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Skaldic Poetry of the Scandinavian Middle Ages

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Einarr skálaglamm Helgason (Eskál)

10th century; volume 1; ed. Edith Marold;

2. Vellekla (Vell) - 37

Skj info: Einarr Helgason skálaglamm, Islandsk skjald, d. o. 995. (AI, 122-132, BI, 116-125).

Skj poems:
1. Drape om Hakon jarl
2. Et digt om Harald blåtand(?)
3. Vellekla
4. Lausavísur
4. Lausavísur

Little is certain about the life of Einarr skálaglamm ‘Tinkle-scales’ Helgason (Eskál), except that he came from a noble family from western Iceland. They were descendants of Bjǫrn austrœni ‘the Easterner’, i.e. ‘the Norwegian’, son of Ketill flatnefr ‘Flat-nose’. According to Ldn (ÍF 1, 123), Einarr’s mother was Niðbjǫrg, daughter of an Irish king. Einarr’s brother Ósvífr was the father of Guðrún Ósvífsdóttir, the heroine of Laxdœla saga. A few anecdotes link Einarr to Egill Skallagrímsson. Egils saga (Eg, ÍF 2, 268-73) tells of Einarr visiting Egill and the two talking at length about poetry. The meeting led to a long friendship, which is reflected in similarities between the two skalds’ poetry (de Vries 1964-7, I, 176). A valuable shield given to Egill by Einarr inspired Egill to compose a Skjaldardrápa or shield poem honouring the gift, of which only the first stanza has survived (Egill SkjalddrV).

Einarr must have lived c. 940-c. 990. He presumably spent much of his life at the court of Hákon jarl Sigurðarson in Norway, for whom he composed Vellekla (Eskál Vell) and another poem, Hákonardrápa (Eskál Hákdr). Two stanzas (Eskál HardrIII) that possibly stem from one or more Haraldsdrápur in honour of Haraldr blátǫnn ‘Blue-tooth’ Gormsson indicate that he might have spent time at the Danish court, perhaps as a companion of Hákon jarl. Skáldatal (SnE 1848-87, III, 256, 266, 280) mentions Einarr only as one of Hákon jarl’s skalds. Besides these poems, three lausavísur are preserved in Jvs, Fsk, Flat and Eg. The first two are part of a typical skald anecdote about court poetry and its reward, and are preserved in versions that differ sufficiently for them to be printed in both SkP I (Eskál Lv 1a and Lv 2a) and SkP V (Eskál Lv 1bV (Eg 124) and Lv 2bV (Eg 125)). The third (Eskál Lv 3) concerns the death of Þorleifr skúma Þorkelsson (Þskúm), an Icelandic retainer of Hákon jarl, at the battle of Hjǫrungavágr (Liavågen, c. 985).

According to Jvs (1969, 178-9), Einarr’s nickname skálaglamm ‘Tinkle-scales’ refers to a pair of precious and magically resounding scales (OIcel. skálar/skálir) with which Hákon jarl rewarded him for Vell (see Introduction to Eskál Lv 1-3). This explanation (apparently accepted in Finnur Jónsson 1907, 284) may, however, be a later etymological invention, and skálaglamm could instead derive from OIcel. skáli ‘hall, free-standing house’ either as part of a sky-, breast- or shield-kenning (Lie 1975, 643), or more likely as a ‘loud sound (glamm) in the hall’, in reference to his art of recitation. Jvs (1969, 178) also tells that Einarr earlier had the nickname Skjaldmeyjar-Einarr ‘Einarr of the shield-maiden’. Skjaldmeyjar are armed women who took part in battles (cf. Akv 16), but nothing is known about how Einarr got this nickname. According to Ldn and Jvs, Einarr drowned in Breiðafjörður on a voyage home (Ldn, ÍF 1, 123; Jvs 1969, 205); they add a legend according to which his scales (Jvs), or his shield and his coat (Ldn), wash ashore, inspiring the names of the islands Skáleyjar, Skjaldey and Feldarhólmr.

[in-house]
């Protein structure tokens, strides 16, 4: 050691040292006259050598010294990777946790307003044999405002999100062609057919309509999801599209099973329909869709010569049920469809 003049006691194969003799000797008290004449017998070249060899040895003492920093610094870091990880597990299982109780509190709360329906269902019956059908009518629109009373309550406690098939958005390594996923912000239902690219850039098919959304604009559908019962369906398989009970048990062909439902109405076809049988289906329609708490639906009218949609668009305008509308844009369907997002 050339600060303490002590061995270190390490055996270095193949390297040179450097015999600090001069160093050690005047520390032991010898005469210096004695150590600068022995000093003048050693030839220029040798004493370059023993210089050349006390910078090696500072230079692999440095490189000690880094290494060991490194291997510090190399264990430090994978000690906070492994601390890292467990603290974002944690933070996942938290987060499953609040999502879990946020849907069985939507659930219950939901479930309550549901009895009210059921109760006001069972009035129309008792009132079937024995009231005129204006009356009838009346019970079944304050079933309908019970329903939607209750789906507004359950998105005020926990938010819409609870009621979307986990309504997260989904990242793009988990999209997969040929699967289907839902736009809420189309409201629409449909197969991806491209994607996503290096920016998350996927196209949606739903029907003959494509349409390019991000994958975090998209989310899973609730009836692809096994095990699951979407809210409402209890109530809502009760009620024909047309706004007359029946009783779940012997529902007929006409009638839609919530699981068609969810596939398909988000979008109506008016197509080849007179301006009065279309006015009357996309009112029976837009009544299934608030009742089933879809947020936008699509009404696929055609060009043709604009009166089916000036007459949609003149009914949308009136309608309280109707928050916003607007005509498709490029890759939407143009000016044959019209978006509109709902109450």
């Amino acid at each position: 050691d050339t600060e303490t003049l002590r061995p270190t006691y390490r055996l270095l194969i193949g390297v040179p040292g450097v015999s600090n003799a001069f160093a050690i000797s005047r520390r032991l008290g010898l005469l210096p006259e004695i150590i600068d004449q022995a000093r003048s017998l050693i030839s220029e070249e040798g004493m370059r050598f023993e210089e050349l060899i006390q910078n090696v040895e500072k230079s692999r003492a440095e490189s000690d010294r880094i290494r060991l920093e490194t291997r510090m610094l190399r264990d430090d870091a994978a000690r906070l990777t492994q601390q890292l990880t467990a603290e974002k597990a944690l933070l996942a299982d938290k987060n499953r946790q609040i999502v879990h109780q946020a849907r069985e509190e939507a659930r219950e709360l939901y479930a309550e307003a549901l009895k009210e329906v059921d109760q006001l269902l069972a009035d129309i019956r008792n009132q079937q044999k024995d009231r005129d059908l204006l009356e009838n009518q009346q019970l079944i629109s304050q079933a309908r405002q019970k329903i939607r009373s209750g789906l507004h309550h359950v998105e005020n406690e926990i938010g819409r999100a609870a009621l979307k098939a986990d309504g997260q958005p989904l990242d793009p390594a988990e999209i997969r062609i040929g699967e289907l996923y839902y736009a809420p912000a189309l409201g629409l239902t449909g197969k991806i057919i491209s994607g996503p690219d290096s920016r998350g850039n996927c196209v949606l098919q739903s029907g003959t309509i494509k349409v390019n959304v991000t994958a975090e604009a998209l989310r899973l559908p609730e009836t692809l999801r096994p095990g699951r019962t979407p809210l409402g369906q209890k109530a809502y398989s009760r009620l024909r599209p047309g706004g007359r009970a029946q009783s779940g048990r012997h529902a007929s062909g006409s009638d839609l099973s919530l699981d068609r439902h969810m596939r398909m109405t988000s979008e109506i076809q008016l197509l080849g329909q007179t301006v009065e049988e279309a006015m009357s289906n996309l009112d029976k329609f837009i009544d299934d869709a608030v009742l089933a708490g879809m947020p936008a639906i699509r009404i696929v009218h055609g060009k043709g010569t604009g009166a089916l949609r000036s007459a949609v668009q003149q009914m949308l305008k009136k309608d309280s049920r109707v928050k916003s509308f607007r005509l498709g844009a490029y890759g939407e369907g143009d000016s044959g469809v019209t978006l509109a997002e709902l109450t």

Vellekla (‘Lack of Gold’) — Eskál VellI

Edith Marold with the assistance of Vivian Busch, Jana Krüger, Ann-Dörte Kyas and Katharina Seidel, translated from German by John Foulks 2012, ‘ Einarr skálaglamm Helgason, Vellekla’ in Diana Whaley (ed.), Poetry from the Kings’ Sagas 1: From Mythical Times to c. 1035. Skaldic Poetry of the Scandinavian Middle Ages 1. Turnhout: Brepols, p. 280. <> (accessed 23 May 2022)

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Skj: Einarr Helgason skálaglamm: 3. Vellekla, o. 986 (AI, 122-31, BI, 117-24); stanzas (if different): 2 | 3 | 4 | 5 | 6 | 7 | 8 | 9 | 10 | 11 | 12 | 13 | 14 | 15 | 16 | 17 | 18 | 19 | 20 | 21 | 22 | 23 | 24 | 25 | 26 | 27 | 28 | 29 | 30 | 31 | 32 | 33 | 34 | 35 | 36 | 37

SkP info: I, 322

old edition introduction edition manuscripts transcriptions concordance search files

31 — Eskál Vell 31I

edition interactive full text transcriptions old edition references concordance